• Thu. Jul 25th, 2024

Oil prices rise amid fears over escalating tensions in Middle East

Oil prices rise amid fears over escalating tensions in Middle East

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TOKYO: Oil prices rose in early Asian trade on Thursday as persistent fears over escalating tensions in the Middle East outweighed easing concerns about transport disruptions as some global shipping firms said they were returning to the Red Sea route.
Brent crude futures climbed 20 cents, or 0.3%, to $79.85 a barrel by 0133 GMT. US WTI crude futures were up 24 cents, or 0.3%, at $74.35 a barrel.
Prices dropped nearly 2% on Wednesday as major shipping firms began returning to the Red Sea.
“Concerns about shipping in the Red Sea have eased, but continued worries about tensions in the Middle East, especially on Iran’s involvement in the region, make it difficult to sell further,” said Hiroyuki Kikukawa, president of NS Trading, a unit of Nissan Securities.
“The market is likely to try the upside again… maybe in the early new year, also on expectations of a recovery in fuel demand thanks to monetary easing in the United States and higher kerosene demand during the winter in northern hemisphere,” he said.
Danish shipping company Maersk said it has scheduled several dozen container vessels to travel via the Suez Canal and Red Sea in the coming weeks after calling a temporary halt to those routes this month after attacks by Yemen’s Iran-backed Houthi militia.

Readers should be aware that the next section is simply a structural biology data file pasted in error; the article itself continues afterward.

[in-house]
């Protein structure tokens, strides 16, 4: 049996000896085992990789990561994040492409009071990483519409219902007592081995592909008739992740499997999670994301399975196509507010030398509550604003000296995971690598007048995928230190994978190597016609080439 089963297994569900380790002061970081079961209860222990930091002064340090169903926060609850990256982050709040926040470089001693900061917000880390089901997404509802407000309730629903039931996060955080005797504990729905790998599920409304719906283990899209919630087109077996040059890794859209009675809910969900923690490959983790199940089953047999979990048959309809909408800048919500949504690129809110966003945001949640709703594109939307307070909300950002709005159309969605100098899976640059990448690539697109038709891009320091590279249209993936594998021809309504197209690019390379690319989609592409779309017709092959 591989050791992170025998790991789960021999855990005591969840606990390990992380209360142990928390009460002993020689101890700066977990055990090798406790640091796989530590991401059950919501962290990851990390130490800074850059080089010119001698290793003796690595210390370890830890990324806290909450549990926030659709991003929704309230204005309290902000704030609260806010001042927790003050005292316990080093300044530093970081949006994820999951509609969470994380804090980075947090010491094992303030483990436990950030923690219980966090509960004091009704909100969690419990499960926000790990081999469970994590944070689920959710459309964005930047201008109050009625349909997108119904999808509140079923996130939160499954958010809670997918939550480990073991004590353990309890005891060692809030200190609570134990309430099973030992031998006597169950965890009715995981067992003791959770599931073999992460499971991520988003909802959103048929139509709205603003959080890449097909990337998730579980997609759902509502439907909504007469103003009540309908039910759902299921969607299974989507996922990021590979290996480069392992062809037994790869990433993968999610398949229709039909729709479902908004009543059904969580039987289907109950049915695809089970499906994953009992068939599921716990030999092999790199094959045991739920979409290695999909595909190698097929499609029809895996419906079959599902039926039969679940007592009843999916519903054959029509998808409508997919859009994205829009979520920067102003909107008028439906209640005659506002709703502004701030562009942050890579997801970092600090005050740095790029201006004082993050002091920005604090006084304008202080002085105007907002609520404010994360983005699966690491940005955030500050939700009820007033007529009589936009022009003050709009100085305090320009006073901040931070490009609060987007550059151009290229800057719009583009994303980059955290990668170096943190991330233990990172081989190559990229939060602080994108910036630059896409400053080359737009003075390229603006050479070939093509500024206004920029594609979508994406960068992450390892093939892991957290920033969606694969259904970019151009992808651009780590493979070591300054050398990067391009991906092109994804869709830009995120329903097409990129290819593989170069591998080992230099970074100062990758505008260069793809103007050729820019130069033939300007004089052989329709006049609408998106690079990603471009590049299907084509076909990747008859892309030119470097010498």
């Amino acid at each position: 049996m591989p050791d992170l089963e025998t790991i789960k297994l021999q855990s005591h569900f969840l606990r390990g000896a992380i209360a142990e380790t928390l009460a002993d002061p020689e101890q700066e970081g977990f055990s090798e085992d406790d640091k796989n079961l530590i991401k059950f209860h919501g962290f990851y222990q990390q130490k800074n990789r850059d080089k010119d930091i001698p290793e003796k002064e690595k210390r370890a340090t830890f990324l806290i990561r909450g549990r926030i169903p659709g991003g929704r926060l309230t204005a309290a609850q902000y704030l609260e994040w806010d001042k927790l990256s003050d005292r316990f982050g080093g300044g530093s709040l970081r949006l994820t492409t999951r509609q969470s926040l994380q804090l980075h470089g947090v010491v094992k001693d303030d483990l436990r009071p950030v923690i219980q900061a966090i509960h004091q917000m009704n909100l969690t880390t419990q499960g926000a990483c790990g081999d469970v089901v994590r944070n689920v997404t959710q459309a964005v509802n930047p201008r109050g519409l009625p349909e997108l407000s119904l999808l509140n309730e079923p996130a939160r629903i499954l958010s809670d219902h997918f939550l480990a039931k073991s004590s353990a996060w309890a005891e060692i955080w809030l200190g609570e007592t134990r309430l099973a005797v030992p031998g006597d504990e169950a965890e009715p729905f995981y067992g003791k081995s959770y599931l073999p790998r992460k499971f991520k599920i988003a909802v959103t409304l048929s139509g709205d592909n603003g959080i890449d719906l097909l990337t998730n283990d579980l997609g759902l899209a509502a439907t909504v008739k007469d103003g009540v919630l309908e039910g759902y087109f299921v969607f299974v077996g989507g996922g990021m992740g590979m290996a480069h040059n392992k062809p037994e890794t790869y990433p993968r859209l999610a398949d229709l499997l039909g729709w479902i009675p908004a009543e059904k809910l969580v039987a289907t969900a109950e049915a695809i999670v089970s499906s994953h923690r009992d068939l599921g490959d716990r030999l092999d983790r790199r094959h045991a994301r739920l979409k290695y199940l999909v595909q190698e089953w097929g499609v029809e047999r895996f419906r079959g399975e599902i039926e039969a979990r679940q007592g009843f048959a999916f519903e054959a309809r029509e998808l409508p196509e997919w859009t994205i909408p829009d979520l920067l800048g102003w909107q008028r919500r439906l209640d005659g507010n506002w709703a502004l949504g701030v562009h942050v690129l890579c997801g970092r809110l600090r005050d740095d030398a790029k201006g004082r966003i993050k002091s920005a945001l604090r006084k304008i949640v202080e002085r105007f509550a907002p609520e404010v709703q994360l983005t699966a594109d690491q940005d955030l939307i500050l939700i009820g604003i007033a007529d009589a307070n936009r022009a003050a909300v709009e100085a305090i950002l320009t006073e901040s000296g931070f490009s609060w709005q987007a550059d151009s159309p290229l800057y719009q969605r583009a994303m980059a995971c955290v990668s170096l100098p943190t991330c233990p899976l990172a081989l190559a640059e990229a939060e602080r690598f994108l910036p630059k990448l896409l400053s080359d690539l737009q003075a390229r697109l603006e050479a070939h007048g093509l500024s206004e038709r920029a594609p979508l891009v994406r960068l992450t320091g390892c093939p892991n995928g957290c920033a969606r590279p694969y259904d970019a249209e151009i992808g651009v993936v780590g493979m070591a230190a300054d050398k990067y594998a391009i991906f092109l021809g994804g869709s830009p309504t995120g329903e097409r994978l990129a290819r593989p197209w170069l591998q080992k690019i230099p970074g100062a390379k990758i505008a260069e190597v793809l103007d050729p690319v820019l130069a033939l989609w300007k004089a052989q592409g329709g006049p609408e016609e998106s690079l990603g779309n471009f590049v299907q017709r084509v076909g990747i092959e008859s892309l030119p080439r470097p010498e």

But the prospect of a prolonged Israeli military campaign in Gaza and the spillover of the conflict to attacks on ships in the Red Sea remain major drivers of market sentiment.
Israeli forces pummelled central Gaza by land, sea and air on Wednesday, a day after Israel’s chief of staff, Herzi Halevi, told reporters the war would go on “for many months”.
Growing expectations that key central banks such as the Federal Reserve will start to cut interest rates early next year also lent support. Lower interest rates reduce borrowing costs, which can stimulate both economic growth and oil demand.
The market showed little reaction to the build in US crude stockpiles last week.
US oil inventories rose by 1.84 million barrels in the week to Dec. 22, according to market sources citing American Petroleum Institute figures on Wednesday, against an estimated drop of about 2.7 million barrels in a poll of seven analysts by Reuters.
US government data on stockpiles is due on Thursday, delayed by a day due to the Christmas holiday on Monday.

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